Our Privacy/Cookie Policy contains detailed information about the types of cookies & related technology on our site, and some ways to opt out. By using the site, you agree to the uses of cookies and other technology as outlined in our Policy, and to our Terms of Use.


Pork & Shrimp Rice Soup (Kao Tom Moo)

This rice soup, with the heady scent and flavor of garlic and ginger, is a perfect remedy for the common cold. It's ideal when family or friends need gentle, healing food, says Pranee Khruasanit Halvorsen, a native of Phuket, Thailand. As a little girl, Pranee's kitchen chores included grating coconut, pounding curry paste and cooking rice. She now teaches Thai cooking classes in Seattle. In Thailand, kao tom (literally rice soup) is commonly eaten at breakfast, using leftover rice. The soup can be made with chicken or pork, but use a lot of garlic and ginger.


Changua (Milk Soup With Eggs)

Healthy Ramen Noodles

Peppercorn-Encrusted Tuna Steaks


1 1/4 cups chicken stock

1 cup water, plus more as needed

2 cups cooked jasmine long-grain rice

5 cloves garlic, chopped (1 1/2 tablespoons)

2-inch piece fresh ginger, peeled and minced (2 tablespoons)

4 ounces ground pork

1 cup spinach leaves, chopped

1 tablespoon soy sauce

1 egg (optional)

1 teaspoon sesame oil (optional)


8 cooked medium shrimp, peeled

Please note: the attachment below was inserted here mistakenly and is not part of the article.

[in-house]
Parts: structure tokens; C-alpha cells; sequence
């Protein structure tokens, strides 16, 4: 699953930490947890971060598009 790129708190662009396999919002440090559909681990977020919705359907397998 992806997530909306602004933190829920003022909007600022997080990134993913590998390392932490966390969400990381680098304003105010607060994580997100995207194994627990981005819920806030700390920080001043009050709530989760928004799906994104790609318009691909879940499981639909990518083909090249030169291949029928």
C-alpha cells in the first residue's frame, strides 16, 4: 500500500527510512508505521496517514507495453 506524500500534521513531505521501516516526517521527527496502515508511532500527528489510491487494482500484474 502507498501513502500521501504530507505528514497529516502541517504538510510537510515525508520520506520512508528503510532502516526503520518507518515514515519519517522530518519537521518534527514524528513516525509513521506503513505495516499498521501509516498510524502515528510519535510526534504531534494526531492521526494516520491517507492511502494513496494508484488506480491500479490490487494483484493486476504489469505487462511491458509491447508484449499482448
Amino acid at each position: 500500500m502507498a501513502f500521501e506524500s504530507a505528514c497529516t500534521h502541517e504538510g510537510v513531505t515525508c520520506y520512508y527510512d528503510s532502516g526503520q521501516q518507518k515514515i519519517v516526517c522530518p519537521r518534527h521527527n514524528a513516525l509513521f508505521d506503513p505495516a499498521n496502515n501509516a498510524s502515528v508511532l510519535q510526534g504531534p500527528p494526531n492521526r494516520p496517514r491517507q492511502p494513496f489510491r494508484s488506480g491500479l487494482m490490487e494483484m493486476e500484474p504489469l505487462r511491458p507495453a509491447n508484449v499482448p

Chopped green onions

Chopped cilantro leaves

Ground white or black pepper


1. In a large saucepan, bring the stock, water and rice to a boil over high heat. Reduce the heat to medium and simmer while you prepare the other ingredients.

2. In a small skillet, heat 1 tablespoon of the oil over medium heat until it becomes runny and starts to shimmer. Add the garlic and ginger and cook until golden and fragrant, 1 to 2 minutes. Don't burn them! Reserve half for garnish and add the rest to the soup.

3. In the same skillet, heat the remaining oil over medium-high heat. Add the pork and stir and cook until it just loses its blush, 1 to 2 minutes. Stir the partially cooked pork into the soup. Simmer until the rice grains have absorbed some of the stock and expanded about 1 1/2 times their original size. The texture of the rice soup should not be as thin as a clear soup, nor as thick as congee or cooked oatmeal, another 2 to 3 minutes, or about 10 minutes total. The final dish should comprise about one-third liquid and two-thirds rice grains. Dimmer for a few more minutes to reduce or add more water to reach the desired consistency.

4. Stir in the spinach, soy sauce, and salt. Return the soup to a boil and crack in the egg and drizzle with sesame oil. Give it one last stir, then ladle into individual bowls. Garnish with the reserved garlic and ginger, the shrimp, green onions, and cilantro. Sprinkle with pepper to taste.

Time required: 45 minutes

Makes two large main course servings

From The Asian Grandmothers Cookbook, by Pat Tanumihardja

Back to healing soups

More from lifestyle